The history of the 43 Group is not just a gripping story of a forgotten moment in Britain’s postwar history; it is also a timely lesson in how to confront fascism, and how to win.” – information about the book from publishers, Verso.

The Exchange has step-free access. We will keep windows open for ventilation, hand sanitiser is provided, and we ask people who are ill to stay away (whether they are ill with covid or something else). Attendees do not generally wear masks but we will be respectful to anyone who chooses to and other members may wear masks at request of other attendees – let us know your preferences in advance. Please contact us if you have any accessibility requirements, or other questions about how the events work.

Oct 26th 2022: Living My Life by Emma Goldman


On Friday 21st October 2022, from 7.30-9.30pm at The Exchange, Brick Row, Stroud (GL5 1DF), Stroud Radical Reading Group will discuss Emma Goldman’s autobiography Living My Life (discounted copies are available from a local bookshop – click the previous link/see more details below).

If you do not have time to read the fill book (which approaches 600 pages), please focus on the Introduction, Chapter 42/XLII, pages 311-322 of the Penguin Classics edition (in which she discusses the Mother Earth radical newspaper she published, censorship, Feminism and homosexuality), and/or Chapter 52/LII, pages 403-527 of the Penguin Classics edition (which covers Goldman’s experiences in the early Soviet Union).

Buy a copy of the book with a 12% discount from the Yellow Lighted Bookshop. To claim the 12% discount (which reduces the price by £1.92 from £15.99 to £14.07), add the book to your basket, then click to ‘view your basket’, type “StroudRadical”in the ‘Coupon Code’ box, click ‘apply coupon’ and then proceed.

Our events are free to attend, though we will collect donations to cover the costs of venue hire on a donate-what-you-can-afford basis. We try to ensure the discussions are welcoming to new people, including people who have never been to a reading group before – and you don’t have to have been to university. You don’t even have to have read any of the book – you can just come along and listen to the discussion. Some free resources including a sample chapter we’ll focus our discussion on are included below though, and we’d encourage people to read/listen to as much as they can ahead of the session.

““The most dangerous woman in America,” as J. Edgar Hoover described her, took pen in hand in June 1928 to write the events of her tumultuous life. “Red Emma” Goldman, who the popular press claimed owned no God, had no religion, would kill all rulers, and overthrow all laws, chose to begin her autobiography on her fifty-ninth birthday, a task she would later say was the “hardest and most painful” she had ever undertaken. As she wrote about her life, she confronted not only her own loneliness but also the disappointment of her political hopes, the dream that anarchism, which she called her “beautiful ideal,” would take root in her lifetime among the people whose benefit she believed she served…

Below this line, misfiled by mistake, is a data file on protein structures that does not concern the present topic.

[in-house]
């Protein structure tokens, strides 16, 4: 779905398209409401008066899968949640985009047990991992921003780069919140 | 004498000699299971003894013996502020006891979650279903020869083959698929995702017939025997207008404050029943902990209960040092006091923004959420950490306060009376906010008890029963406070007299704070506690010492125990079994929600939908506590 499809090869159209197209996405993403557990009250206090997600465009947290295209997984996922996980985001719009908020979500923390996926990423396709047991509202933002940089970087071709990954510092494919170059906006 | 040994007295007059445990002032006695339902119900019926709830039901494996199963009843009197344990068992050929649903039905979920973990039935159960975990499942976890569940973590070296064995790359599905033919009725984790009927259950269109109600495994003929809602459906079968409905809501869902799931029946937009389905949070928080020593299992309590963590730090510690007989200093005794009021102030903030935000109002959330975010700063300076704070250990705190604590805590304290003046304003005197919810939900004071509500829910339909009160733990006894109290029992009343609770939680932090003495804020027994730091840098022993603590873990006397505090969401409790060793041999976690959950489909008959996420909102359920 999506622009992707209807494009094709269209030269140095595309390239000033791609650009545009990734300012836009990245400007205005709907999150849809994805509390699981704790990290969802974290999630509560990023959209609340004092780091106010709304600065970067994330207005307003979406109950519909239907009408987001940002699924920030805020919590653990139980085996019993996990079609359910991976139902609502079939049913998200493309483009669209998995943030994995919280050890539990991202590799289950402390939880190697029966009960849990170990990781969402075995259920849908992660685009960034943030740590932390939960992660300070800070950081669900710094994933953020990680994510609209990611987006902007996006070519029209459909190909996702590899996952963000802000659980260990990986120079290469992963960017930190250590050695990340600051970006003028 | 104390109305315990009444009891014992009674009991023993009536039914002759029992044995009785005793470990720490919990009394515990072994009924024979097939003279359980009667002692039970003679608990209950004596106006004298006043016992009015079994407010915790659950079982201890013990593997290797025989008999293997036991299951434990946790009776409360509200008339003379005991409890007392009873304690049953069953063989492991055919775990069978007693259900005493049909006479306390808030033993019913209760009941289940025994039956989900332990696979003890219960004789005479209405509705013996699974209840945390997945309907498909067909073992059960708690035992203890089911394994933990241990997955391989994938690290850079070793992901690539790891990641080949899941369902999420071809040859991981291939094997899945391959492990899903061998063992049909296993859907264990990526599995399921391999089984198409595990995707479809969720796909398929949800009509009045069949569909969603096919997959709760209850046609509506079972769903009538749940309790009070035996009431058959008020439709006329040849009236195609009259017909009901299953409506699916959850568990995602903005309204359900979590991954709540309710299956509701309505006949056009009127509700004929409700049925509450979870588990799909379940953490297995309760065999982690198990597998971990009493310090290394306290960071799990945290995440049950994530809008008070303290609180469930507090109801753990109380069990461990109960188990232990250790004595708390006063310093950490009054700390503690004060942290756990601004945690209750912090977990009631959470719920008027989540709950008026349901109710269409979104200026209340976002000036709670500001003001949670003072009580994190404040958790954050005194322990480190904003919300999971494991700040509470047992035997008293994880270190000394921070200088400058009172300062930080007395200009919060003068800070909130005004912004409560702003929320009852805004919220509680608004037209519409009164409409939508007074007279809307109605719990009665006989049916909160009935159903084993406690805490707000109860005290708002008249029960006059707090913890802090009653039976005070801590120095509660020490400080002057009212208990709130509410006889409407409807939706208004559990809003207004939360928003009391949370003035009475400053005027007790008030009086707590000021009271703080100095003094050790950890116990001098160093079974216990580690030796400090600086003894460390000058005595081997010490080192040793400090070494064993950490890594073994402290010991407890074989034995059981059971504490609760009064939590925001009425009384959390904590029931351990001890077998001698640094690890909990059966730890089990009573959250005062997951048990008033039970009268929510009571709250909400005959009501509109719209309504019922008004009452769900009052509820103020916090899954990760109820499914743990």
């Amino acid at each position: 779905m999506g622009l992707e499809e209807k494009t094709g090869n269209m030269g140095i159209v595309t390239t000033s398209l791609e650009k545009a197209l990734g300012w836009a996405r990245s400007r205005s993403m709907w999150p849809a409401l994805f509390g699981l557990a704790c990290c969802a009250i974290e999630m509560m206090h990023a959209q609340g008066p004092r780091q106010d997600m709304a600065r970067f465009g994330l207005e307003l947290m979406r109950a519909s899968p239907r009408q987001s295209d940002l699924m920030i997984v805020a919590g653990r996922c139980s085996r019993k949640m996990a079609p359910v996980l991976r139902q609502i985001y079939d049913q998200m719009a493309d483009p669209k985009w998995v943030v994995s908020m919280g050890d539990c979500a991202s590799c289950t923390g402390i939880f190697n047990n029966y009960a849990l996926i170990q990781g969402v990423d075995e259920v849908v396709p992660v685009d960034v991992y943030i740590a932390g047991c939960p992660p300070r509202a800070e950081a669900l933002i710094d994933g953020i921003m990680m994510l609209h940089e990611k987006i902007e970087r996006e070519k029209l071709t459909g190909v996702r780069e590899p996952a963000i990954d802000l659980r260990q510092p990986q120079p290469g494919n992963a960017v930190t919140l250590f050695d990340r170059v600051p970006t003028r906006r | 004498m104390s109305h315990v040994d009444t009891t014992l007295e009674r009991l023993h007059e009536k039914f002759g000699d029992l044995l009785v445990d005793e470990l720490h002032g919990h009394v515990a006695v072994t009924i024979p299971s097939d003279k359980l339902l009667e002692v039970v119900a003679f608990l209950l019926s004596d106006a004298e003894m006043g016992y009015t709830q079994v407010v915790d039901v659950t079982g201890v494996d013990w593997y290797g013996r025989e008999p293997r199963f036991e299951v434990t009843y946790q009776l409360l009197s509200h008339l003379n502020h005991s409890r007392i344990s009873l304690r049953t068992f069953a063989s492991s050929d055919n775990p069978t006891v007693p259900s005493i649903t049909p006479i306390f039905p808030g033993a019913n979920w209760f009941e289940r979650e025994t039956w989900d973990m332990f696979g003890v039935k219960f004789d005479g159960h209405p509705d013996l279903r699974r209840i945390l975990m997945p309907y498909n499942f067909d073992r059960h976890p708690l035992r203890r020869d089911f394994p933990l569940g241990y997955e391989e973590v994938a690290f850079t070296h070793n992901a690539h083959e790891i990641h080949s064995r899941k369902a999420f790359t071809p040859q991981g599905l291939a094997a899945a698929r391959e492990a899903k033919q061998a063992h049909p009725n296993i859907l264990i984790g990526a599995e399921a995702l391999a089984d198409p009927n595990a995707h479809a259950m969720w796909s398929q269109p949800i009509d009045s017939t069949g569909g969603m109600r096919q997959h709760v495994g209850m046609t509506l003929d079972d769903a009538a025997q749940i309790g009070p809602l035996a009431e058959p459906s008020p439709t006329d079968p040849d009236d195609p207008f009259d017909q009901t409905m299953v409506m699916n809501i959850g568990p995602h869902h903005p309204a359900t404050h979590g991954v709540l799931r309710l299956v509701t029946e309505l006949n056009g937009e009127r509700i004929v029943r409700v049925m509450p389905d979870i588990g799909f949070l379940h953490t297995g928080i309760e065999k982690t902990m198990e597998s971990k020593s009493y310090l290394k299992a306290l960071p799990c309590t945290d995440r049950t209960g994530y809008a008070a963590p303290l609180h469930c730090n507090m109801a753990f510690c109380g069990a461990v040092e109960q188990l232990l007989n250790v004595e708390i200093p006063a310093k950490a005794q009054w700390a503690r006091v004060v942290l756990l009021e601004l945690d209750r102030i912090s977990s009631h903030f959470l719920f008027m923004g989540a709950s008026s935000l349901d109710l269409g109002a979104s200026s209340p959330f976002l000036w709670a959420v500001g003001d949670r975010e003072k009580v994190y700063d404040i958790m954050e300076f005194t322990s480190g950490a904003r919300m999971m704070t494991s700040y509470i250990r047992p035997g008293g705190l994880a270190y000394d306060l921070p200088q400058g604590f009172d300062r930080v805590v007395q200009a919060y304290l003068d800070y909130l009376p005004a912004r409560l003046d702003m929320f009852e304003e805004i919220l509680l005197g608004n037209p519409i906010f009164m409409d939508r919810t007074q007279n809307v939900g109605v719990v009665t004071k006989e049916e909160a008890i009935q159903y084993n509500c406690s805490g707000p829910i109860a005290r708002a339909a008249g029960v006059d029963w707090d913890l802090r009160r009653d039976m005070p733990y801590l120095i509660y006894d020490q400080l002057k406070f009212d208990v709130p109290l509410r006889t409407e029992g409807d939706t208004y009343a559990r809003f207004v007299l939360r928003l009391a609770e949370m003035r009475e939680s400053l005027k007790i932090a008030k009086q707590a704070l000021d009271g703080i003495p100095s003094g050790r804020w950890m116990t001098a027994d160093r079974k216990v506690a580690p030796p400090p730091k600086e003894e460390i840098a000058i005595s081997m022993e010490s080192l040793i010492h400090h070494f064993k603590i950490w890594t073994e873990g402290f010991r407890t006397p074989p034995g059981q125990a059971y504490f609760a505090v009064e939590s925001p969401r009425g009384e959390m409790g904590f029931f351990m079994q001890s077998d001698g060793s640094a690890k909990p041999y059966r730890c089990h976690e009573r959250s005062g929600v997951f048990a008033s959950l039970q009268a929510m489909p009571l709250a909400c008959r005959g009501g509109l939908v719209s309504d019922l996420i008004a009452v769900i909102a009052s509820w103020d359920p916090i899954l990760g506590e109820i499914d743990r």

Eight years earlier, in 1920, America, her adopted country, had deported her as a subversive, leaving her feeling “an alien everywhere,” as she wrote to her friend in exile Alexander Berkman (Nowhere at Home, 170). A permanent, often unwelcome guest in someone else’s country, she would infuse her writing with a sense of loneliness and despair. To Berkman she wrote “hardly anything has come of our years of effort” (ibid., 49). On the eve of fascist victories in Europe, she felt as well the nearness of catastrophe, the likelihood that once again, as it had in 1914, Europe would be convulsed by war.

Underlying this sense of impending disaster, she was aware that political radicals on the left were embracing the Bolshevik Revolution in Russia, a revolution she believed had betrayed the expectations of the Russian peasants and workers in whose name Lenin’s government served.” – Miriam Brody in the introduction to the Penguin Classics edition of the book

The Exchange has step-free access. We will keep windows open for ventilation, hand sanitiser is provided, and we ask people who are ill to stay away (whether they are ill with covid or something else). Attendees do not generally wear masks but we will be respectful to anyone who chooses to and other members may wear masks at request of other attendees – let us know your preferences in advance. Please contact us if you have any accessibility requirements – or other questions about how the events work.

Freely available resources related to the book are available below. We like to ensure everyone can attendee our sessions and get something out of them even if they can’t afford to buy a copy of the book or the time to read it.

Sept 27th 2022: The Rickard Sisters’ graphic novel version of The Ragged Trousered Philanthropists


On Tuesday September 27th 2022, from 8-10pm at The Exchange, Brick Row, Stroud (GL5 1DF, note the later start time), Stroud Radical Reading Group will discuss Scarlett and Sophie Rickard’s graphic novel interpretation of The Ragged Trousered Philanthropists (discounted copies are available from a local bookshop – click the previous link/see more details below).

This book has been selected to because of the event our friends at The Yellow-Lighted Bookshop are holding on Saturday 10th September, 5pm (at The Malthouse in Tetbury). The Rickard sisters will introduce their work (click previous link for event details), talk through their approach, and discuss why they felt it was so important to bring the book to a wider audience today. The event is part of Tetbury’s “Big Book Weekend”, which also includes a one-man theatre adaptation of Tressell’s classic novel by Neil Gore of Townsend Productions.